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Environmental Management

, Volume 42, Issue 2, pp 327–343 | Cite as

Forest Restoration and Forest Communities: Have Local Communities Benefited from Forest Service Contracting of Ecosystem Management?

Article

Abstract

Conservation-based development programs have sought to create economic opportunities for people negatively impacted by biological diversity protection. The USDA Forest Service, for example, developed policies and programs to create contracting opportunities for local communities to restore public lands to replace jobs lost from reduced timber harvest. This article examines 12 years of Forest Service land management contracting in western Oregon, Washington, and northern California to evaluate if contractors located in communities near national forests have been awarded more land management contracts and contract value over time. We find that land management contracting spending has declined dramatically and, once we control for intervening factors, we find that local contractors have received a smaller proportion of land management contracts over time.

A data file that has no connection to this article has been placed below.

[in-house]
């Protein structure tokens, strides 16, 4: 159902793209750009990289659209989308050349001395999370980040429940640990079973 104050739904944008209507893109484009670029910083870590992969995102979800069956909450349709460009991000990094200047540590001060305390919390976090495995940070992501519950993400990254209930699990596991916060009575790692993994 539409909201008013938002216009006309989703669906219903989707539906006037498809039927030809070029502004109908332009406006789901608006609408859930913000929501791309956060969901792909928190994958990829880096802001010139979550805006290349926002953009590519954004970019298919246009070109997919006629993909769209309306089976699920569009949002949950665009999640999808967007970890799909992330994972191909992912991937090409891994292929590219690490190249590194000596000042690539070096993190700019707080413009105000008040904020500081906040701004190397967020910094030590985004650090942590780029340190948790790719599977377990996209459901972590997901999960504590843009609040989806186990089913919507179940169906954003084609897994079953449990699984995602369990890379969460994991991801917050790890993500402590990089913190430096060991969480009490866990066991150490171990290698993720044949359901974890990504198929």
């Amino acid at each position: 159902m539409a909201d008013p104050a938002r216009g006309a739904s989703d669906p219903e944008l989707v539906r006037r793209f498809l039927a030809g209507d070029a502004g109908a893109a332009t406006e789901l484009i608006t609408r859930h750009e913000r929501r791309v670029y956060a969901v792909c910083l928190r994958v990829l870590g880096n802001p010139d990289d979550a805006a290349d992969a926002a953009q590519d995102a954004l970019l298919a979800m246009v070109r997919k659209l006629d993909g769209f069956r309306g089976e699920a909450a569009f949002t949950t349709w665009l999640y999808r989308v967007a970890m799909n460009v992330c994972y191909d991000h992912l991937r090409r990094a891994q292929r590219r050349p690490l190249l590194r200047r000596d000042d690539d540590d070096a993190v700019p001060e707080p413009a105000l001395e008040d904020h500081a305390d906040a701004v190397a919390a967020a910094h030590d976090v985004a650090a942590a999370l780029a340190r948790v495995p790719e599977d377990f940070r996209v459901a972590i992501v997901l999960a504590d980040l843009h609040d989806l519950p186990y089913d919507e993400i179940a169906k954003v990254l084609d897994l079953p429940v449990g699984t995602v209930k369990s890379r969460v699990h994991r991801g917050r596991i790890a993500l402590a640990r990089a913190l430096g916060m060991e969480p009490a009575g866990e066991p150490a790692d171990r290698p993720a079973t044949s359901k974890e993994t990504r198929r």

Keywords

Conservation-based development Forest communities Procurement contracting Forest Service Northwest Forest Plan 

Notes

Acknowledgments

This research was supported by the University of Oregon, Ford Foundation, and the USDA Forest Service, Pacific Northwest Region agreement number NFS-03-JV-11060000–231 and Pacific Northwest Research Station agreement number PNW-05-JV-11261975–255. We thank Mikhael Balaev, Shanna French-Moore, Adam Lake, Martin Tussler, and Jim Wolf for their help with data entry, cleaning, and calculating; Jessica Green, Robin High, Ken Hudson, Laura Leete, Jean Stockard, and Richard York for helping us think through our analysis; and Claudia Stuart for proving forest-level budget data. We also appreciate the Forest Service contracting officers and technicians who were willing to answer questions about the minutia of the data tracking practices. Finally, we are grateful to Susan Charnley for supporting this project and providing timely data. Errors remain ours.

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Copyright information

© Springer Science+Business Media, LLC 2008

Authors and Affiliations

  1. 1.Ecosystem Workforce Program, Institute for a Sustainable EnvironmentUniversity of OregonEugeneUSA

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